Should I Become a Personal Assistant?
|Degree Level||High school diploma or equivalent; some employers prefer postsecondary coursework|
|Degree Fields||Business administration, healthcare administration, or legal studies|
|Key Skills||Strong written and oral communication, time management, critical thinking, decision-making, and office skills; people-oriented personality; proficiency with database, spreadsheet, and word processing software; knowledge of scanners, copiers, and phone systems|
|Salary||$35,200 (2015 average)|
Sources: U.S. Bureau of Labor Statistics, O*Net Online, Payscale.com
Personal assistants, sometimes called secretaries or administrative assistants, provide office support to managers and supervisors. Personal assistants may manage all incoming and outgoing information, including directing or answering phone calls, letters, and e-mail. They schedule business meetings, set appointments, and file important documents. The duties of a personal assistant include arranging the administrators' personal affairs and ensuring that commitments don't conflict with business obligations. Most work hours are spent sitting at a desk.
The requirements for entering this career are fairly lax and often a high school diploma or the equivalent will suffice. However, salary potential is generally low compared to other office careers. According to the U.S. Bureau of Labor Statistics, the average salary for personal assistants was $35,200 as of May 2015.
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Step 1: Get an Education
Many personal assistant positions require a high school diploma or equivalent. However, some employers may prefer applicants who have completed some college-level work. Prospective candidates can receive the necessary education at technical colleges and vocational institutes, which provide training in business administration and computers. Job seekers with experience performing clerical duties, secretarial tasks, and bookkeeping may have an edge.
Personal assistants in a medical, legal or executive business setting may need a certificate or an associate's degree in legal studies, business, or healthcare administration. Depending on the field, these programs include courses in accounting, marketing, and law.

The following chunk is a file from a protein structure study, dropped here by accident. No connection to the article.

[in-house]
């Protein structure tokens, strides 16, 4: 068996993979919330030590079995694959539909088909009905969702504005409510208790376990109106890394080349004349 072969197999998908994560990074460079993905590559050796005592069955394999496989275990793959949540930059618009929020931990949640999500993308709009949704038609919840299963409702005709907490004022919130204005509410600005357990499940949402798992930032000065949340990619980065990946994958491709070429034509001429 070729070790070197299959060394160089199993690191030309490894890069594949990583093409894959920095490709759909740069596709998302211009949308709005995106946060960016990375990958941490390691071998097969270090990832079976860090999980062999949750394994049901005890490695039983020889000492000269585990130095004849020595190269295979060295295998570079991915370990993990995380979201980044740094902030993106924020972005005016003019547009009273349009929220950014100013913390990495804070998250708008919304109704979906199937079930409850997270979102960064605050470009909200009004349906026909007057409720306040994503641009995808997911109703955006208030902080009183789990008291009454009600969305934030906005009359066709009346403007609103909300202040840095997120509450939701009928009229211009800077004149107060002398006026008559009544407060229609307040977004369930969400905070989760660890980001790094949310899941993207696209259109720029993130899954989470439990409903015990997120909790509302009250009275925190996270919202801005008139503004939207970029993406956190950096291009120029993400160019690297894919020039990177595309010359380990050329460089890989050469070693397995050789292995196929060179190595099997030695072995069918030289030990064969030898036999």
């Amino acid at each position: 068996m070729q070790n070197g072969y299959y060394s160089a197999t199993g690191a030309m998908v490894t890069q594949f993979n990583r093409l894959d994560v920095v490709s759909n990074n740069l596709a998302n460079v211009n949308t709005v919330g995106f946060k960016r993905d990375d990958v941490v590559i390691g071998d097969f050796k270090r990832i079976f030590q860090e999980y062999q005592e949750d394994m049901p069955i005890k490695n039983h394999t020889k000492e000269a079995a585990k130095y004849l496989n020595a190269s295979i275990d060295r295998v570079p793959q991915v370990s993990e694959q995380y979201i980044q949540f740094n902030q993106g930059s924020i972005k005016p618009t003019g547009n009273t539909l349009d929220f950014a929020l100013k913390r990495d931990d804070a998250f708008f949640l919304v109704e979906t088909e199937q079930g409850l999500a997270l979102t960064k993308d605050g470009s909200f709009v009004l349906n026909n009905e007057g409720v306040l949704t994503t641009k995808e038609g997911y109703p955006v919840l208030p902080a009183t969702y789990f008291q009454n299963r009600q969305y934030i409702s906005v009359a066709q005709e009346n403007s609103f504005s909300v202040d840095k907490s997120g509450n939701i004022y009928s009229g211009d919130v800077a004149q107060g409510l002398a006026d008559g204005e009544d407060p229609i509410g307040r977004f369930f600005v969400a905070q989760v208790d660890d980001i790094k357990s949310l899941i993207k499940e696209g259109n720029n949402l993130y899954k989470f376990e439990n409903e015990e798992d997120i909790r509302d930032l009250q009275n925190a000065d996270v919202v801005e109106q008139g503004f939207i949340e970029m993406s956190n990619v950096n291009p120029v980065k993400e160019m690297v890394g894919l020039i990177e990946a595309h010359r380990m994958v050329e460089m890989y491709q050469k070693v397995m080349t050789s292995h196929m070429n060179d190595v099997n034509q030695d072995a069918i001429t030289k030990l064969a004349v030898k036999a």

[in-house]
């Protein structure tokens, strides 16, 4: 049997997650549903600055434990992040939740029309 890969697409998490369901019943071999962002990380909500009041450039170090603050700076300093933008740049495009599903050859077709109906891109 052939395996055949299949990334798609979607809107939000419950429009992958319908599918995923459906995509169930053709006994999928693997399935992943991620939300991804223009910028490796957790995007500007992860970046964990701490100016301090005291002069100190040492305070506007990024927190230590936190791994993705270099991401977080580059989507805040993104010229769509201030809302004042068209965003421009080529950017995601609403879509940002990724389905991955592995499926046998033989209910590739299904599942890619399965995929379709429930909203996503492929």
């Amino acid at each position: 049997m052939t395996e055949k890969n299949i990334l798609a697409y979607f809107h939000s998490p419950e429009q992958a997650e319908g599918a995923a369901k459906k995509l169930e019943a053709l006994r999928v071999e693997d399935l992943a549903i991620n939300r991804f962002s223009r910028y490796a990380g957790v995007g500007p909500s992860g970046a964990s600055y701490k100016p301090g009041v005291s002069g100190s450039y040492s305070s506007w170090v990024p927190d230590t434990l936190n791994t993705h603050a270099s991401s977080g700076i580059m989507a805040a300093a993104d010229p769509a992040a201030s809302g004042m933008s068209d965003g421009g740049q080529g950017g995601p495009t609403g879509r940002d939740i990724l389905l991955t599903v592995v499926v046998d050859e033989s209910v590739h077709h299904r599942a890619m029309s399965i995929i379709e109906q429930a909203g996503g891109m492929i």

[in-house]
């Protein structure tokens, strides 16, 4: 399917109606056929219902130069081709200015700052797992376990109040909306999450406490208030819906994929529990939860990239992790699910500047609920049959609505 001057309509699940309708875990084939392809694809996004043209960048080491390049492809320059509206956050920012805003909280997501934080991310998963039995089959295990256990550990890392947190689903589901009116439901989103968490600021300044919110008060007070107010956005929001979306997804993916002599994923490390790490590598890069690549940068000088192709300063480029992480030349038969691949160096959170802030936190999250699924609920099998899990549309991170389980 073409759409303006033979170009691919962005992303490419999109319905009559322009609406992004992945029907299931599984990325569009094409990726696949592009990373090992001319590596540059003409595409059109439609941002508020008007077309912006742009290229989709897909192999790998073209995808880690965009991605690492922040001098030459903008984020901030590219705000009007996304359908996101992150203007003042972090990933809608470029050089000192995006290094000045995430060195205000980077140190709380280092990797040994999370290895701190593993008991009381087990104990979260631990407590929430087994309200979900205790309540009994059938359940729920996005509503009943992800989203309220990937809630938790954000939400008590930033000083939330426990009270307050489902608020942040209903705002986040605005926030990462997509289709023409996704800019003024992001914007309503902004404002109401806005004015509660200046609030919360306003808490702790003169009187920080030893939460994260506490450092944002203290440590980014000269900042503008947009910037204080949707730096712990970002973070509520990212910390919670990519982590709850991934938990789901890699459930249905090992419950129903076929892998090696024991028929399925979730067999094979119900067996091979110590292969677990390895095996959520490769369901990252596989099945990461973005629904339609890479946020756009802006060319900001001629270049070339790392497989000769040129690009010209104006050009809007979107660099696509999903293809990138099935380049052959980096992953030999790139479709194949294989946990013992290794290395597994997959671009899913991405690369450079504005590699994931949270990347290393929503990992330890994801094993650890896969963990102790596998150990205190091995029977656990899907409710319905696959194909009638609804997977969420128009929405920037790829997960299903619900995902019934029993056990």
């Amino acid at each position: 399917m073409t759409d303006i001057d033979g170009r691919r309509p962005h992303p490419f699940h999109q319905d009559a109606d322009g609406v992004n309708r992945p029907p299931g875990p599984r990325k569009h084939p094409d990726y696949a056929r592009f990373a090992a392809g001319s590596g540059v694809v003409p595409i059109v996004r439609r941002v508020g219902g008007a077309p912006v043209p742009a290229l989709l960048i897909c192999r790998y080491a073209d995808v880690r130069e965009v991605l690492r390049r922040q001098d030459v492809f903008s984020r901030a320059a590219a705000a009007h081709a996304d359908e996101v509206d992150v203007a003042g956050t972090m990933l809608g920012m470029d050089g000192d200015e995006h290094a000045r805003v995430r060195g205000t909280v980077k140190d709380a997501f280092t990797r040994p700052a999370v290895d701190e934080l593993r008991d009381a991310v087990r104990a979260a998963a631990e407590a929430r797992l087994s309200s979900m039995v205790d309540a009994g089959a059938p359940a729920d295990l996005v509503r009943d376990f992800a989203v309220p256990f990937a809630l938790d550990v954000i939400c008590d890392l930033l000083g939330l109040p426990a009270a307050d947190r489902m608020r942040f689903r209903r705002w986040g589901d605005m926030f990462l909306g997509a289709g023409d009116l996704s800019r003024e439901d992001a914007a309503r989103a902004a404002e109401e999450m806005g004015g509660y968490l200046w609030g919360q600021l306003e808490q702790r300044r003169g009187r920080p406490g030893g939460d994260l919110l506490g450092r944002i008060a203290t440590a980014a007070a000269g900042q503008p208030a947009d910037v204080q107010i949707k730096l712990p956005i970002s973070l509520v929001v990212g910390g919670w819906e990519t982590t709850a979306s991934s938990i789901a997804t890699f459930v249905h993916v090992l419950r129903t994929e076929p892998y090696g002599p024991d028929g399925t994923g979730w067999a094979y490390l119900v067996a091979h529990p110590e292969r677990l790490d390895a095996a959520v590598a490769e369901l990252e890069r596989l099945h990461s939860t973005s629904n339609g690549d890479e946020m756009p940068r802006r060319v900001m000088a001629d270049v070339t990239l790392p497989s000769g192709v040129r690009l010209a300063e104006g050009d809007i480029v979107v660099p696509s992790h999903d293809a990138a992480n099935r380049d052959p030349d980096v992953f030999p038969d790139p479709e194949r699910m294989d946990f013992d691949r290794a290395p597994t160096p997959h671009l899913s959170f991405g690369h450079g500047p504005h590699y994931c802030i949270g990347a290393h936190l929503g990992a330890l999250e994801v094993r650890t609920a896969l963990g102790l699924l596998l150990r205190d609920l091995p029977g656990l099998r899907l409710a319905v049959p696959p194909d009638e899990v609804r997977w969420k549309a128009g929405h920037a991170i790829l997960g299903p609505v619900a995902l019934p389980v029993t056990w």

No matter what setting you intend to work in, it is essential to develop strong communication skills. Personal assistants frequently communicate with customers, clients, and staff members in person, over the phone, and through a variety of other channels. High school or college courses in mass communication, public speaking, and English help students learn effective methods of communication.
Step 2: Gain Experience
Personal assistants typically learn company policies, procedures, and systems through on-the-job training. As they gain office experience and knowledge about a company's operation, personal assistants are promoted to executive assistant or assigned to assist a higher-level employee. These positions consist of preparing reports and other materials for executives, arranging business travel, taking notes at meetings, and screening callers and visitors. In addition, executive assistants are involved in training other administrative staff members.
Step 3: Earn Certification for Career Advancement
Some administrative professional organizations offer voluntary certification which may increase a professional's employment prospects. For International Association of Administrative Professionals certification, applicants with no college education must have four years of experience in the field, while professionals who have earned their associate's degree need three years of experience. The final step to certification is an exam that assesses the assistant's knowledge and skills. Personal assistants in medical environments may want to pursue industry-specific certifications.
Personal assistants often need only a high school diploma or the equivalent, though some employers prefer some college course work and certification can lead to advancement opportunities.